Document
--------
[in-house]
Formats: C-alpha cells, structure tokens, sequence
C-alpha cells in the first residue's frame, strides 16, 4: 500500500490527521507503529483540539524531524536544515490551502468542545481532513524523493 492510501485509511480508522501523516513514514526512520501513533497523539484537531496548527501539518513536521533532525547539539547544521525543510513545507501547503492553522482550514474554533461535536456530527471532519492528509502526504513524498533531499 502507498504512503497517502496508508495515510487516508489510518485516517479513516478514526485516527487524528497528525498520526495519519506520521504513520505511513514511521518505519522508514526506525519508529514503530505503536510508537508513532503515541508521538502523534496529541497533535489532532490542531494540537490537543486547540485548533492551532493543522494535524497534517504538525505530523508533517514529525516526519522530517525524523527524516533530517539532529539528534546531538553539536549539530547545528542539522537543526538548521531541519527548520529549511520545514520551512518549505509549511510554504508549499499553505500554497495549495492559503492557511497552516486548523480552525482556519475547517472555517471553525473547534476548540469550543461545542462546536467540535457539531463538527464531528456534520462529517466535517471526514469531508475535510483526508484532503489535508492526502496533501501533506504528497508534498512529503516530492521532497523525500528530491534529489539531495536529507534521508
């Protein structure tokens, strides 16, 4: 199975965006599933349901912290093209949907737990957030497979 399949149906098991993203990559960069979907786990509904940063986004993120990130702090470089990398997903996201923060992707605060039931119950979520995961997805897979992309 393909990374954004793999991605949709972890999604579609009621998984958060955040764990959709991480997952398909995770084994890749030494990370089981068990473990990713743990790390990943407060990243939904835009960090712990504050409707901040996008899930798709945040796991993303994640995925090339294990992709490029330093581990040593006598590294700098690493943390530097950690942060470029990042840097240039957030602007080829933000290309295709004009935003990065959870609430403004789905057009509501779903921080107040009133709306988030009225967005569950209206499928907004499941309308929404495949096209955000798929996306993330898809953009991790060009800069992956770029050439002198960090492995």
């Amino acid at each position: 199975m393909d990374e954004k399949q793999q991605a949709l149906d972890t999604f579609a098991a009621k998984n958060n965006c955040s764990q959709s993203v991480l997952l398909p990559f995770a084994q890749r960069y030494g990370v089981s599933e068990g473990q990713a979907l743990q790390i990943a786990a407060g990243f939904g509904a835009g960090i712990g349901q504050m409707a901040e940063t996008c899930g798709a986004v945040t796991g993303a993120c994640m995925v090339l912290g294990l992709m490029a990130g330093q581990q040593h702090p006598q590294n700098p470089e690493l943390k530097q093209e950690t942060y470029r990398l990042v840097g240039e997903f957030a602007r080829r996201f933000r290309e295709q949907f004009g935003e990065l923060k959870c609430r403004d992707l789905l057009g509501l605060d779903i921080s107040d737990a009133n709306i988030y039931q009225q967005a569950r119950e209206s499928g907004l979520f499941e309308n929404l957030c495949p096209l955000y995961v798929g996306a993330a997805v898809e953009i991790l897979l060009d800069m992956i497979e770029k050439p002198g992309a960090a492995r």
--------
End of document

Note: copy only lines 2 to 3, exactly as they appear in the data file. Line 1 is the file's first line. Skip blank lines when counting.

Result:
Formats: C-alpha cells, structure tokens, sequence
C-alpha cells in the first residue's frame, strides 16, 4: 500500500490527521507503529483540539524531524536544515490551502468542545481532513524523493 492510501485509511480508522501523516513514514526512520501513533497523539484537531496548527501539518513536521533532525547539539547544521525543510513545507501547503492553522482550514474554533461535536456530527471532519492528509502526504513524498533531499 502507498504512503497517502496508508495515510487516508489510518485516517479513516478514526485516527487524528497528525498520526495519519506520521504513520505511513514511521518505519522508514526506525519508529514503530505503536510508537508513532503515541508521538502523534496529541497533535489532532490542531494540537490537543486547540485548533492551532493543522494535524497534517504538525505530523508533517514529525516526519522530517525524523527524516533530517539532529539528534546531538553539536549539530547545528542539522537543526538548521531541519527548520529549511520545514520551512518549505509549511510554504508549499499553505500554497495549495492559503492557511497552516486548523480552525482556519475547517472555517471553525473547534476548540469550543461545542462546536467540535457539531463538527464531528456534520462529517466535517471526514469531508475535510483526508484532503489535508492526502496533501501533506504528497508534498512529503516530492521532497523525500528530491534529489539531495536529507534521508